In the absence of light, the current – voltage characteristic of a photo diode is similar to that of a normal diode. Similar to a normal diode, there is an exponential increase in current when a photo diode is forward biased. When it is reverse biased, a small leakage current called reverse saturation current will appear and causes an increase in the depletion region.
When a photo diode is used as a light sensor, for Germanium type diodes, the dark current is around 10 µA and for Silicon type diodes, it is 1 µA. Dark current is the current when the intensity of the light is 0 Lux.
Photodiode may be operated and biased in two modes: photo voltaic mode and photoconductive mode.
In photo voltaic mode, the photo diode is connected to a virtual ground preamplifier. The circuit is shown below.
When photons incident, a voltage is generated and is amplified by the operational amplifier. Apart from the thermally generated current, there is no basic leakage current as there is no DC bias across the diode.
A similar circuit which converts the current generated by the light to voltage and amplified by an op amp is shown below.
These circuits utilize the characteristic of the op amp in which the two input terminals are at zero voltage to operate the diode without any DC bias. This configuration of the op amp gives a high impedance load to the photo diode resulting in a wider range of current relative to the intensity of incident light.
In photoconductive mode, the photodiode is DC biased, and the current flowing across the diode is due to DC bias as well as light sensing is converted to voltage by the resistor and is amplified by the operational amplifier. This approach widens the depletion region as the applied bias decreases the capacitance of the photo diode.
The circuit of photodiode in photoconductive mode is shown below.
The capacitor is used to set the output bandwidth as 1 / (2πRFCF) and also prevents oscillations. However, there is a delay of RC as the capacitor must charge.
In addition to making photo junction devices from diodes, it is possible to construct a light sensor from transistors. Figuratively, a photo transistor is basically a combination of a photo diode and an amplification transistor.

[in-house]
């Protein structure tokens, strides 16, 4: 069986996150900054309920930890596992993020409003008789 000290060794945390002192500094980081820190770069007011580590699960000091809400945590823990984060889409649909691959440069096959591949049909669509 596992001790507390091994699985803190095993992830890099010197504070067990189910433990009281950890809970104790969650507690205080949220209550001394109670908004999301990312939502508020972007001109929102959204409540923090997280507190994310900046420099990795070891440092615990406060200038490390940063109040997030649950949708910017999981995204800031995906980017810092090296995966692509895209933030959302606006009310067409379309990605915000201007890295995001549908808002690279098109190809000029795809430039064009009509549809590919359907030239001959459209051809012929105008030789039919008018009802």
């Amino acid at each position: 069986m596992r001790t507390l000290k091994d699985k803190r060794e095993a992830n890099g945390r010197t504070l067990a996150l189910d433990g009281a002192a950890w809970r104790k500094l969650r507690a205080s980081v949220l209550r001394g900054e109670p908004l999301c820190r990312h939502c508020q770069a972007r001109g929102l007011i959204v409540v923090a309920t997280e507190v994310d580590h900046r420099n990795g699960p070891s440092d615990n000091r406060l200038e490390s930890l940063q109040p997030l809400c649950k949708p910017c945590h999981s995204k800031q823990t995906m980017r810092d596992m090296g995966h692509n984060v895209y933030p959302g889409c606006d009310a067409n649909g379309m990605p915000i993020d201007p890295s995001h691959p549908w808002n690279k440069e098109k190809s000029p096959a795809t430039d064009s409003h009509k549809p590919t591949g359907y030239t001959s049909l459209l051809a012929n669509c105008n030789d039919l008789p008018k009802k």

The representation of a phototransistor with photodiode and a transistor is shown below.
The symbol of photo transistor is shown below.
In a photo transistor, the collector – base junction acts as a photo diode. The collector – base junction is reverse biased exposing it to a light source. The current at this junction is amplified by normal transistor action and hence the collector current is large.
The operation of a phototransistor is similar to that of a photodiode. The additional benefits are they can provide large collector current and sensitive than photodiodes. The currents in a photo transistor are 50 to 100 times greater than that in case of a photodiode. By connecting a photodiode between the collector and base terminals of a normal transistor, it can be converted to a photo transistor.
Photo transistors are basically NPN transistors with their large base terminal electrically isolated or unconnected. To control the sensitivity, some photo transistors allows base connection. If a base connection is used, a base current is generated when the photons hit the surface, and causes a collector to emitter current to flow.
In order to achieve reverse bias at collector – base junction, the collector is at a higher potential with respect to the emitter. In the absence of light, a small amount of normal leakage current flows. In the presence of light on base terminal, the number of electron – hole pairs in this region increases and current produced is amplified by the transistor operation.
The relationship between light intensity, current and output voltage is shown below.
A simple circuit used to sense light which involves a photo transistor is shown below.
The sensitivity of a photo transistor is dependent on the DC current gain of the transistor. Hence, the overall sensitivity, which is a function of collector current, can be controlled by the resistance between emitter and base.
For high sensitivity applications, like Optocouplers, a Darlington Photo Transistor is used. It is generally called a Photo Darlington Transistor and uses a second bipolar NPN junction transistor. This second transistor will provide additional amplification.
The circuit of a photo transistor with second transistor is shown below.
The symbol of a Photo Darlington Transistor is shown below.
A Photo Darlington Transistor consists of a photo transistor whose emitter output is coupled to the base terminal of a second larger NPN transistor. A photo Darlington device is a very sensitive detector as the total current gain is the product of individual current gains.